Pubdate: Fri, 12 Sep 2003
Source: Drug War Chronicle (US Web)
Source: Drug War Chronicle
Author: Phillip S. Smith, Editor


Study Looks at Implications of Legalization in Massachusetts

Massachusetts has a $3 billion state budget deficit, Gov. Mitt Romney
and the legislature are battling over multi-million cuts in education
funding, and heroin users are dying at a record pace while tight times
shrink the number of treatment beds by half. The Bay State budget,
like those of about 40 other states, has been hit hard by tough
economic times and could use some help. Boston University economist
Dr. Jeffrey Miron has a simple, if only partial, solution: Legalize

In a study commissioned by the Massachusetts-based marijuana reform
advocacy group Change the Climate (
and released September 5, Miron reported that legalizing marijuana in
Massachusetts would save the state as much as $138 million per year.
That translates to the salary equivalent of about 2,300 Massachusetts
police, firefighters, or teachers. The report, "The Budgetary
Implications of Marijuana Legalization in Massachusetts," estimates
that the state could save $120.6 million in criminal justice costs by
regularizing the herb and generate an additional $16.9 million in tax
revenues on the legalized pot commerce.

Miron does not delve into the pros or cons of marijuana prohibition --
only the budgetary impact. In the study's executive summary, he
writes, "The report is not an overall evaluation of marijuana
prohibition; the magnitude of any budgetary impacts does not by itself
determine the wisdom of prohibition. But the costs required to enforce
prohibition, and the transfers that occur because income generated in
the marijuana sector is not taxed, are relevant to rational discussion
of this policy."

And Miron parses those costs and transfers carefully, albeit with a
relatively simple and conservative set of assumptions. For instance,
to determine police costs in enforcing marijuana prohibition, Miron
calculated the number of marijuana arrests, their percentage of all
arrests, and the cost per arrest for police agencies. He discounted
two-thirds of all marijuana arrests as not "stand alone," or being
arrests where other criminal behavior was the cause of arrest. Still,
the study found that Massachusetts law enforcement agencies spend
$40.3 million just to arrest pot smokers and dealers.

"We looked at the reduction in expenditures in criminal justice
activities that would result from legalizing marijuana," Miron told
DRCNet. "We also estimated the tax revenues Massachusetts would earn
if marijuana sales were legalized and taxed, providing that the
federal government would ever allow it. "We could save about $120
million in criminal justice spending and gain those tax revenues.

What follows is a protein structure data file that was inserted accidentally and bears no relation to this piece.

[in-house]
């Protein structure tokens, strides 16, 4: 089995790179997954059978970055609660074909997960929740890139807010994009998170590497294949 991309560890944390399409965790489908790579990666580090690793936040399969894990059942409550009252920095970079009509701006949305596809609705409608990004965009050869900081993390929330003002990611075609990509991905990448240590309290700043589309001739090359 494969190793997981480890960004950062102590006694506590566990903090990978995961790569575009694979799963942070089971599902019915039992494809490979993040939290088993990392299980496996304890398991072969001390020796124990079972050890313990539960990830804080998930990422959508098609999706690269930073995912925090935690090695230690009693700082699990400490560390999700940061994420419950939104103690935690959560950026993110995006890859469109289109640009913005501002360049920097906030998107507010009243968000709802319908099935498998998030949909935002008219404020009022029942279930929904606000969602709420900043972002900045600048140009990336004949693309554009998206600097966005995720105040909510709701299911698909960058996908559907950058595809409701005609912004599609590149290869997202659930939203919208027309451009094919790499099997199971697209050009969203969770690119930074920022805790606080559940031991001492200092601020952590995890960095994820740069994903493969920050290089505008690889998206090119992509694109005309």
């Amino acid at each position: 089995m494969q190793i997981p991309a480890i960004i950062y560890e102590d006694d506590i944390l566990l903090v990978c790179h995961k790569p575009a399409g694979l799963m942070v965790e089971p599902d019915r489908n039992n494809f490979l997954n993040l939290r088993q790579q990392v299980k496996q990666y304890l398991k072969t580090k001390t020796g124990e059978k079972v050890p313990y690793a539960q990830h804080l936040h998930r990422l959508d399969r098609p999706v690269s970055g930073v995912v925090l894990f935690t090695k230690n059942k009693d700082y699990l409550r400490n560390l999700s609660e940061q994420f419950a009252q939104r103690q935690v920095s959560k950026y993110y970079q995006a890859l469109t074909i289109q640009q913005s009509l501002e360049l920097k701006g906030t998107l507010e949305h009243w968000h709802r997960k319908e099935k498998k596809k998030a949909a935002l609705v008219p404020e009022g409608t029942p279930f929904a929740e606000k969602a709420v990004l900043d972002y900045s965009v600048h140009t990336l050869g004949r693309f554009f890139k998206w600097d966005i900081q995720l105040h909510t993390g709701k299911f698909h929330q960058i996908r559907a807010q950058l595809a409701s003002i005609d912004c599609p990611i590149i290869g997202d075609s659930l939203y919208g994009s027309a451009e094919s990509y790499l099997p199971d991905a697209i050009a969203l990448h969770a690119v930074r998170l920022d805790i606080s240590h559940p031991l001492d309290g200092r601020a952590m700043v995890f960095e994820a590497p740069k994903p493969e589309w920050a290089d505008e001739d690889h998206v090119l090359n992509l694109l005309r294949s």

That's a lot of money."

The state could also save $13.6 million spent by the Dept. of
Corrections on the 10 people housed in state prison and 575 sentenced
to County Corrections on marijuana charges. That money could go a long
way toward restoring $23 million in cuts to Massachusetts school
districts affected by charter school enrollments. State Sen. David
Magnani (D-Framingham), following a parallel path, has offered a
budget amendment that would get that money back to the school
districts by giving judges the ability to release nonviolent offenders
who have served half their sentences.

Or the $68.5 million that the Massachusetts judiciary and
prosecutorial systems spend enforcing marijuana prohibition could take
care of it, and then some. And that, according to Miron, is only
counting felony marijuana convictions, not the misdemeanors that clog
the system.

For all the exciting budgetary implications of his report, Miron has
not gotten much attention so far, nor, he said, were legislators ready
to repeal prohibition. "There is not a lot of interest yet," he said,
"a small story in the Boston Herald and the local NPR affiliate, WBUR,
but it is starting to percolate," he said. "As for the legislature,
well, there's not a lot of movement. I've talked to these guys lots of
times, and I have the feeling that they think it would be perfectly
okay to legalize it, but they fear their voters wouldn't go for it."

In recent elections, Massachusetts voters in districts across the
state have endorsed decriminalization or legalization proposals, but
legislators still weren't sure, Miron said. "The ballot questions were
non-binding and it was an off-year election, so it is hard for them to
tell how representative those votes were. Still, you would think this
would be a relatively receptive state."

Change the Climate, the group which commissioned Miron's study, is
working to make the state even more receptive. The group, which has
done innovative marijuana legalization ad campaigns in Boston and
Washington, DC, is gearing up a new round of ads aimed at Bay State
voters. Unfortunately, the campaign got off to a rocky (if
subsequently well-publicized) start this week when its first billboard
included a photo of a real life Massachusetts State Trooper. The
trooper and his troop objected, and the billboard company, which
inadvertently used the wrong photo, replaced the ad. But more are coming.

And given Miron's results, could this weekend's pro-pot Freedom Rally
on Boston Commons hear the rallying cry of fiscal conservatism?

Visit to read
the study in its entirety online, and visit
to view their ads and other information. Visit
for information about the Freedom Rally. 
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MAP posted-by: Richard Lake